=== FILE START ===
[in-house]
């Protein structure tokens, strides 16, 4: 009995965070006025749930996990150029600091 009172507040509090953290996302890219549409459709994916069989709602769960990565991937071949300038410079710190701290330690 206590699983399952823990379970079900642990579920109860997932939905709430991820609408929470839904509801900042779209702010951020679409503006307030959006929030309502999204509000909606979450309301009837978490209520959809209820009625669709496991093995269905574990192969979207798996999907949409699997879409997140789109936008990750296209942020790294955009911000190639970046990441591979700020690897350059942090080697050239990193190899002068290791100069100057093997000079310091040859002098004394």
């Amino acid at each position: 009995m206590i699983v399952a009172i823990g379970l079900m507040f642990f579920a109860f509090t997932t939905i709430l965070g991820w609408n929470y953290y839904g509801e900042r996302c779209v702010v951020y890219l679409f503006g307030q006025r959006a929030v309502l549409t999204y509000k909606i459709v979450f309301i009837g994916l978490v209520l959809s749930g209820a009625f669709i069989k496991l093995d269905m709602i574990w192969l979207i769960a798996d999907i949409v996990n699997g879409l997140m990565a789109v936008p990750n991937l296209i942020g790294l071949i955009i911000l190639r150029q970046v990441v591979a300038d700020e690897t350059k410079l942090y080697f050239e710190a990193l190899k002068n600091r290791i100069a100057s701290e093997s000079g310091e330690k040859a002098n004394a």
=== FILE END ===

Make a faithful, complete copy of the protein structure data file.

[in-house]
């Protein structure tokens, strides 16, 4: 009995965070006025749930996990150029600091 009172507040509090953290996302890219549409459709994916069989709602769960990565991937071949300038410079710190701290330690 206590699983399952823990379970079900642990579920109860997932939905709430991820609408929470839904509801900042779209702010951020679409503006307030959006929030309502999204509000909606979450309301009837978490209520959809209820009625669709496991093995269905574990192969979207798996999907949409699997879409997140789109936008990750296209942020790294955009911000190639970046990441591979700020690897350059942090080697050239990193190899002068290791100069100057093997000079310091040859002098004394």
């Amino acid at each position: 009995m206590i699983v399952a009172i823990g379970l079900m507040f642990f579920a109860f509090t997932t939905i709430l965070g991820w609408n929470y953290y839904g509801e900042r996302c779209v702010v951020y890219l679409f503006g307030q006025r959006a929030v309502l549409t999204y509000k909606i459709v979450f309301i009837g994916l978490v209520l959809s749930g209820a009625f669709i069989k496991l093995d269905m709602i574990w192969l979207i769960a798996d999907i949409v996990n699997g879409l997140m990565a789109v936008p990750n991937l296209i942020g790294l071949i955009i911000l190639r150029q970046v990441v591979a300038d700020e690897t350059k410079l942090y080697f050239e710190a990193l190899k002068n600091r290791i100069a100057s701290e093997s000079g310091e330690k040859a002098n004394a």